With a goal of transparency, the brand tackles trade bureaucracy
By Dana Slone
The Real McCoy Rum became the first beverage alcohol brand to list Ingredients and Serving Facts on its bottle label.
The U.S. Alcohol and Tobacco Tax and Trade Bureau (TTB) approved the new labels for the 2020 limited edition of The Real McCoy, entitled the “Prohibition Tradition,” which arrived on shelves in the United States and Europe in September. “We feel a responsibility to provide transparency to our consumers,” said The Real McCoy Founder and CEO Bailey Pryor.
The disclosure of ingredients indicates that The Real McCoy Rum is made of “Rum and Barbados spring water.” This is important information, said Pryor, for consumers who are currently not given the opportunity to see if producers of beer, wine and distilled spirits are adding sweeteners, sulfites, animal-based clarifying agents, chemical suspension agents, food-coloring products, preservatives, gluten, propylene glycol and other additives to their products.
“I am allergic to sulfites, and I had a histamine reaction to an alcohol drink at a holiday party that was so extreme I had trouble breathing for more than an hour,” said Pryor. “It was terrifying. Transparency in alcohol labeling is a public safety issue. We need new legislation that mandates the listing of additives, especially allergens, on all alcohol labels. If this were in place today, I could have read the label and avoided suffering through an allergic reaction that came close to taking my life.”
Among additional concerns are indicating if animal-based clarifying agents are used, information that should be disclosed to vegans and vegetarians, sugar content for diabetics, and for suspending agents and other additives. “I think the addition to alcohol of allergens, animal products, carcinogenic chemicals, gluten and sweeteners should be revealed to consumers, so that they can make informed decisions about what they are putting in their bodies,” said Pryor.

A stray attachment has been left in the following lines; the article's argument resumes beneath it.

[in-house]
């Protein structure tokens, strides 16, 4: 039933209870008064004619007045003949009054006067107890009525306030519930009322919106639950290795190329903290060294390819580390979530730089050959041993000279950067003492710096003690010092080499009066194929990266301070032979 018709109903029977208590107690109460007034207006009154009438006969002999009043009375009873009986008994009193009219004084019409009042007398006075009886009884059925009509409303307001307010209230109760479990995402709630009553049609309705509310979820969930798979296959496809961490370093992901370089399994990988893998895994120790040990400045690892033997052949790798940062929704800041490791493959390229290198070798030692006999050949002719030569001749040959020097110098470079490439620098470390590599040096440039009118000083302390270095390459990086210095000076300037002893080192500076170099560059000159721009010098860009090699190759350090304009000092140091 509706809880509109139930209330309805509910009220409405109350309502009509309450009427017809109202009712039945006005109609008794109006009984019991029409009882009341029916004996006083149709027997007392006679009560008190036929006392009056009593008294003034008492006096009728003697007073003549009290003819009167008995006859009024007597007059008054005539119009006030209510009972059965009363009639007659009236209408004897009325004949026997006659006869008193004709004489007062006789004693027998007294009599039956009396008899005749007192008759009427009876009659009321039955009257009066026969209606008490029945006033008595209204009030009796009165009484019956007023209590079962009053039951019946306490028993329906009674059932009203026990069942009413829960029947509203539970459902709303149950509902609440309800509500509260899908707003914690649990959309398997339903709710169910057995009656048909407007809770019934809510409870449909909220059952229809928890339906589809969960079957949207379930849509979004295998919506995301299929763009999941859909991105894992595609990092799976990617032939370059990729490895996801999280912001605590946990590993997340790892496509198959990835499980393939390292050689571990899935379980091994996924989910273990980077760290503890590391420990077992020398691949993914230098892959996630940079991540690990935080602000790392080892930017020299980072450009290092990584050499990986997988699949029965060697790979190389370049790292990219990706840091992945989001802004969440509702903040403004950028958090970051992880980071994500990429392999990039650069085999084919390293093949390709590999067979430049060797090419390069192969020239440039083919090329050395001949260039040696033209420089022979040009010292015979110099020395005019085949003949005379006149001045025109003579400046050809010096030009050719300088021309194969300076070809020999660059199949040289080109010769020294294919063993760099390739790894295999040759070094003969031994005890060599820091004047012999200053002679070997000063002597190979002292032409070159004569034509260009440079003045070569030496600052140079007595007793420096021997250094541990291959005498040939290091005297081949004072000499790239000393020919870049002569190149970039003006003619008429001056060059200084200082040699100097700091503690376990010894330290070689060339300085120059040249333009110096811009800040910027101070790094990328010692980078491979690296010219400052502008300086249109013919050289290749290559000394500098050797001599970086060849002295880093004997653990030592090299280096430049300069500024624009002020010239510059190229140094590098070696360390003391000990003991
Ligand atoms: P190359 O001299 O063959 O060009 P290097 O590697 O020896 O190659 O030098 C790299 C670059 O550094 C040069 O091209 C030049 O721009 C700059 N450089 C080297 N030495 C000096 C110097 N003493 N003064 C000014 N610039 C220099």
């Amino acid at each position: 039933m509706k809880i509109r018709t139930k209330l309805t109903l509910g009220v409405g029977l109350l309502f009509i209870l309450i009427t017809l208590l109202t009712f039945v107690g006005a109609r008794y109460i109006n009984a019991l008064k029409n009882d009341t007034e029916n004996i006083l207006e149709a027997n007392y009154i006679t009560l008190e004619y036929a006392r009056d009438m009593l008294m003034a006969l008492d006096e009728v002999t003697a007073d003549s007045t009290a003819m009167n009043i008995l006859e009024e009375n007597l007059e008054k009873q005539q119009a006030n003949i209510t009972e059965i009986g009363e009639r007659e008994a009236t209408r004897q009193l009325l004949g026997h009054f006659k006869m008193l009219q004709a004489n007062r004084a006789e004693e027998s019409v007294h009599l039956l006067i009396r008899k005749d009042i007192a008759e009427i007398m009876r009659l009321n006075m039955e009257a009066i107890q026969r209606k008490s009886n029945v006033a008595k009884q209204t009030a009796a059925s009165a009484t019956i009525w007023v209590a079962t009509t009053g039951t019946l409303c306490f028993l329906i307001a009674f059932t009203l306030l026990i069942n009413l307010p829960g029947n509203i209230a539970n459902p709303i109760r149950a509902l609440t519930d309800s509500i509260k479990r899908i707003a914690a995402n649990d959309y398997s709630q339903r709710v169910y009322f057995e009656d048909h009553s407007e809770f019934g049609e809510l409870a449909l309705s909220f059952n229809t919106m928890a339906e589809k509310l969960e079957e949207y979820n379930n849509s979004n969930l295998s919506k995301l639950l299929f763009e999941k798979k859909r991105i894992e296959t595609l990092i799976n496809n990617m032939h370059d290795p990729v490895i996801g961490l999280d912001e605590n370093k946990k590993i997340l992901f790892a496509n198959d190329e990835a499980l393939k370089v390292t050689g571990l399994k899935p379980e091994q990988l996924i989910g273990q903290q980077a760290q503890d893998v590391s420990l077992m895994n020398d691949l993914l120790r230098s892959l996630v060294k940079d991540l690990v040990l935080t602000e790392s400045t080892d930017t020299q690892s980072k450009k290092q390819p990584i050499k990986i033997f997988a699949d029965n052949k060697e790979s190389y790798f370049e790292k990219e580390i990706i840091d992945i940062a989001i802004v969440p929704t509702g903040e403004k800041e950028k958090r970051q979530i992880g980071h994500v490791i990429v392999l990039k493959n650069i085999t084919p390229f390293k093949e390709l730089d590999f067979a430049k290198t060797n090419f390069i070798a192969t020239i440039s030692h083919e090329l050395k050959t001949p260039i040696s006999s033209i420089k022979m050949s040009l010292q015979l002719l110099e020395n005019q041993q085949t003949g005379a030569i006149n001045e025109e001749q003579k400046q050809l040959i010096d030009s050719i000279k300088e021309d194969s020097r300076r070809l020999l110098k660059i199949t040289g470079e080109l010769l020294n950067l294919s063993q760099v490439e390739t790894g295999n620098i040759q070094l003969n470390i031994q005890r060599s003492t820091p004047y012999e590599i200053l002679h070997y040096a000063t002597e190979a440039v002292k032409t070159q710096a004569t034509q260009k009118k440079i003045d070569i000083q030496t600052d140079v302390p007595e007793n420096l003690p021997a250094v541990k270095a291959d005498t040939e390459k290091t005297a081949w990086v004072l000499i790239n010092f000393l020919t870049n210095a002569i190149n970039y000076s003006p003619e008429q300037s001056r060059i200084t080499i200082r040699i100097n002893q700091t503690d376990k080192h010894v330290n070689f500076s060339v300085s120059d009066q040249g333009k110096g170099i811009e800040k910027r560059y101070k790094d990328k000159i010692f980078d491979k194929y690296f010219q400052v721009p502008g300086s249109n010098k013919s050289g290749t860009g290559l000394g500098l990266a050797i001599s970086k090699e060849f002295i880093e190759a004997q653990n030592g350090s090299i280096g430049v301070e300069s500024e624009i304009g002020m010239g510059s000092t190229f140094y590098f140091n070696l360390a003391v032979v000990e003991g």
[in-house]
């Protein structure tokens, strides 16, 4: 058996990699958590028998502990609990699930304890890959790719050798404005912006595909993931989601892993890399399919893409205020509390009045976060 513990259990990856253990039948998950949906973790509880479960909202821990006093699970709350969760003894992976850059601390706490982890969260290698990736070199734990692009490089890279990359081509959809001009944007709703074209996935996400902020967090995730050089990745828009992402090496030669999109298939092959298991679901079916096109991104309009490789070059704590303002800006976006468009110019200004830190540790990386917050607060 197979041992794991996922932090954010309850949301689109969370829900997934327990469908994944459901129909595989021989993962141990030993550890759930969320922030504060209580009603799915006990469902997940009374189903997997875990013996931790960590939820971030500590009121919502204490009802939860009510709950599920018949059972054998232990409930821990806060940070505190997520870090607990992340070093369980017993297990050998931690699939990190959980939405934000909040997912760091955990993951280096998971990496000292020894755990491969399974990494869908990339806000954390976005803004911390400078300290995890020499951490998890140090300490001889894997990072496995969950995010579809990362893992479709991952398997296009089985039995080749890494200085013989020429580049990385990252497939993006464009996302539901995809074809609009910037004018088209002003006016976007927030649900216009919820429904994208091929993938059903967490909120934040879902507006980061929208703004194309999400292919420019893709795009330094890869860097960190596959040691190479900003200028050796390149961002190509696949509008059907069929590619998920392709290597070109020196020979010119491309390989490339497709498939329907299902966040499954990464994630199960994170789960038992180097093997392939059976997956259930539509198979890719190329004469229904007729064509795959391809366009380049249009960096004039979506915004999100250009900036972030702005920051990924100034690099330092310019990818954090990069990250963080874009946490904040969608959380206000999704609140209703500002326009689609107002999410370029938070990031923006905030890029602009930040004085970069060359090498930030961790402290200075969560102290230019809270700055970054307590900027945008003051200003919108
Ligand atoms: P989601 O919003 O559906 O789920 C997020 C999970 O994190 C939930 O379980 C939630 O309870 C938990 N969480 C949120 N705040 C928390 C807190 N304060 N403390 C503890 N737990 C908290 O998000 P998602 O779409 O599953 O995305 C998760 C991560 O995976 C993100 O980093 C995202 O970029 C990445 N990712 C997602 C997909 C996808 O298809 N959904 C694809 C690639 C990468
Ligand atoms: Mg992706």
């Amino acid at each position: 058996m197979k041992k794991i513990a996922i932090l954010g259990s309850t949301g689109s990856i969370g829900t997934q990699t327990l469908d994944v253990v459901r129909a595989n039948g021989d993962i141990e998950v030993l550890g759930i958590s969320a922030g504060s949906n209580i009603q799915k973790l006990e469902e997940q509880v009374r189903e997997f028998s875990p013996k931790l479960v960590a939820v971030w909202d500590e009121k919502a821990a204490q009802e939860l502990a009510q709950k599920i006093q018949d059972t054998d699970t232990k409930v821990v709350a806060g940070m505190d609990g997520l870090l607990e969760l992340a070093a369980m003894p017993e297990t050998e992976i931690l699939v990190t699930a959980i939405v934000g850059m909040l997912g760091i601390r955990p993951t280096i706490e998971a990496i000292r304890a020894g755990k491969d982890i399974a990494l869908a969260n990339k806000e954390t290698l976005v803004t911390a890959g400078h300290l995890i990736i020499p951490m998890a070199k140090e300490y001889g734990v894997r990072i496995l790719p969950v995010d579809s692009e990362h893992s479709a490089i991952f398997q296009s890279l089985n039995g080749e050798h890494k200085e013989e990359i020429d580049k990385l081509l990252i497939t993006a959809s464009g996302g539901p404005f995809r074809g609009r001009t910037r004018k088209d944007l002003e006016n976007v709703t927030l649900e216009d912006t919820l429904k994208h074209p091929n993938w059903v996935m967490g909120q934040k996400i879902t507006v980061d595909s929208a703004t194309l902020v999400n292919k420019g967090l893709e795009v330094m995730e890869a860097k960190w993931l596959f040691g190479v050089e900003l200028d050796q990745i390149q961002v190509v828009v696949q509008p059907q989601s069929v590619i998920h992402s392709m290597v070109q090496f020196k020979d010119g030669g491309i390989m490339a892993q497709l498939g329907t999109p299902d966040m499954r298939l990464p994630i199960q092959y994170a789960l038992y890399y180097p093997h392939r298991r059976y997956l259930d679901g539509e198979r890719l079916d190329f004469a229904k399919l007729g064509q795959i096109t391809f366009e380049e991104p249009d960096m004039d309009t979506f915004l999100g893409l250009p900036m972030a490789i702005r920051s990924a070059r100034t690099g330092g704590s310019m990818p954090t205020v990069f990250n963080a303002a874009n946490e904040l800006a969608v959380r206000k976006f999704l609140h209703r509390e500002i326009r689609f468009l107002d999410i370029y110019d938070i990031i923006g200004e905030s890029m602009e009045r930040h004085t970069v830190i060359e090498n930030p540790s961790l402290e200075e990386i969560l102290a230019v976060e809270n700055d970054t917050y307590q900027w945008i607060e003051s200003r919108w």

The U.S. Food & Drug Administration (FDA) requires the disclosure of ingredients and nutritional information, including Serving Facts, on all prepared foods and nonalcoholic beverages, but there is no government organization that provides oversight and mandates a uniform disclosure format for beverage alcohol, he explained.
“It took us three years to get Ingredients and Serving Facts approved by the TTB. This is not a failure on their part; they are just doing their jobs in an environment that is lacking adequate legislation. We need producers, legislators and consumers to band together for the common good. This happened in the prepared food industry in the 1970s and 1980s, and the world is a better place as a result. Yes, it took some getting used to, but in the end, I think everyone agrees that we are better off with full disclosure than no disclosure at all.”
As with food labels, Pryor wants to broaden the case for alcohol beverages. “I think a lot of brands want to be transparent,” he explained, “but the process has not been put in place with the TTB like it had been with the FDA.” Copying the information from the FDA was the start, as well as font color and size, among necessary label requirements.
Pryor said since his label has set a precedent with the TTB, which included third-party lab tests to verify stated ingredients, his hope is to empower other brands to also voluntarily disclose ingredients. And he is happy to help anyone who wants to register their label similarly.
Multiple suppliers have contacted him from within the rum category since his label was approved. While label real estate is precious for marketing the brand, Pryor said, customers want and need more information regarding allergens and ingredients, which he said could have saved him from the allergic reaction he experienced. If the TTB approves the label, it is just a matter of reregistering the label, he said. If a supplier has an issue, they can cite the example of The Real McCoy Rum.
Pryor, who is based in Stonington, Connecticut, co-founded The Real McCoy Rum in 2013 and its award-winning rums are produced by renowned Master Distiller Richard Seale of Foursquare Distillery in Barbados. His goal is to put together “a coalition” to educate suppliers and legislators at state and national levels. Contact firstname.lastname@example.org to get involved.